Finance as warfare: The IMF lent to Greece knowing it could never pay back debt

“For the last 50 years, every austerity program that the IMF has made has shrunk the victim economy. No austerity program has ever helped an economy grow. No budget surplus has ever helped an economy grow, because a budget surplus sucks money out of the economy. As for the conditionalities, the so-called reforms, they are an Orwellian term for anti-reform, for cutting back pensions and rolling back the progress that the labor movement has made in the last half century. So, the lenders knew very well that Greece would not grow, and that it would shrink.

So, the question is, why does this junk economics continue, decade after decade? The reason is that the loans are made to Greece precisely because Greece couldn’t pay. When a country can’t pay, the rules at the IMF and EU and the German bankers behind it say, don’t worry, we will simply insist that you sell off your public domain. Sell off your land, your transportation, your ports, your electric utilities. This is by now a program that has gone on and on, decade after decade.

Now, surprisingly enough, America’s ambassador to the EU, Ted Malloch, has gone on Bloomberg and also on Greek TV telling the Greeks to leave the euro and go it alone. You have Trump’s nominee for the ambassador to the EU saying that the EU zone is dead zone. It’s going to shrink. If Greece continues to repay the loan, if it does not withdraw from the euro, then it is going to be in a permanent depression, as far as the eye can see.”

Wolf Lepenies: Deutsche Lust am Alleingang

Ein wenig off-topic, aber dennoch erhellend:

“In der ‘Willkommenskultur’ zeigte sich erneut die deutsche Lust am Alleingang. Nie hätte sich in den Gremien der EU eine mit diesem Etikett versehene Politik durchsetzen lassen. Verstärkt durch die historische Semantik des Kulturbegriffs gewann das nationalpolitische Projekt der Willkommenskultur seinen exemplarischen Anspruch: Nur wir Deutschen tun, was alle Europäer tun sollten. Dabei war es ein Irrtum anzunehmen, durch die großmütige Haltung in der Flüchtlingskrise werde Deutschland nach der ökonomischen und politischen auch die moralische Führungsrolle auf dem Kontinent übernehmen. Deutsche Arroganz in der Fiskal- und Schuldenpolitik werde durch die Empathie gegenüber den Flüchtlingen mehr als kompensiert werden. Das Gegenteil ist eingetreten: Deutschland gilt als moralischer Parvenü, der sein Gutmenschentum auf Kosten der anderen Europäer zur Schau stellt.”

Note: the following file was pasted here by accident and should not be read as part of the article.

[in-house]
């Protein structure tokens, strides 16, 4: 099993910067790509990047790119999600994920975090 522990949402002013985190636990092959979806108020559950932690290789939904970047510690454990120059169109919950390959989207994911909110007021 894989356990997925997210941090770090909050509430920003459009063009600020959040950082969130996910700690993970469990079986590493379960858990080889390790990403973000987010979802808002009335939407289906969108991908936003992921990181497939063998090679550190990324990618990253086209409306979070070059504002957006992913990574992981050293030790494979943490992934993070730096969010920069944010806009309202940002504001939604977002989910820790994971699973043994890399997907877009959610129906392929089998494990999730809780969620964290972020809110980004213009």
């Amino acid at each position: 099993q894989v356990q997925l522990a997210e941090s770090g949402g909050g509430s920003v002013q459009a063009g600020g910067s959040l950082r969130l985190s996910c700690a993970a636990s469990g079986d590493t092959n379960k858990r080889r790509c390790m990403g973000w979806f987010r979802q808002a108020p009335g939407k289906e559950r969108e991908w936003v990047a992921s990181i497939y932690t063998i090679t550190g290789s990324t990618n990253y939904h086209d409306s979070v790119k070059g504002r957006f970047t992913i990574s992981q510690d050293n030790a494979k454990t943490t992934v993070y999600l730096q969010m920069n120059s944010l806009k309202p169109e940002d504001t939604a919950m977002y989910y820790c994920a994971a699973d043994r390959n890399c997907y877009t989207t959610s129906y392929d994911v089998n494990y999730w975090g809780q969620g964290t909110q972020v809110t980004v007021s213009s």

The dangerous economic thinking that’s killing Greece and threatening the European Union

„Among the puzzling aspects of the MoU [Memorandum of Understanding] are demands for reforms on things as seemingly trivial as milk. While pensioners are eating out of garbage cans, the troika has been haggling over how old a carton of milk can be if it is to be labeled ‚fresh.‘ [Joseph] Stiglitz observes that if you look closely you see that special interests—in this case the big dairy companies of Holland—appear to be behind the reforms. Dutch milk sellers would prefer that their milk, which travels long distances to reach Greece, be labeled fresh, a move that will only hurt local dairies. By discouraging local production, the MoU paves the way for even more Greek unemployment and less demand for goods and services — hardly a recipe for economic health. (The chairman of the Eurogroup, it may be worth noting, is Jeroen Dijsselbloem, the Dutch finance minister.) […]

Instead of remembering the terrible consequences of mass unemployment following WWI, many Germans insist that it was hyperinflation that led to Hitler, and so they tend to support central bank policies that guard against that problem rather than the far more worrisome specter of joblessness.

As Stiglitz describes, the result of all this historical amnesia and economic blindness is a ‚Dickensian‘ nightmare that recalls 19th-century debtors prisons where people were punished for the inability to pay debts and locked (literally) into a situation in which paying them was, of course, impossible. Only now, the prisoner is an entire country.“

“Deutschland ist der größte Schuldensünder des 20. Jahrhunderts” [Interview, 21.6.2011]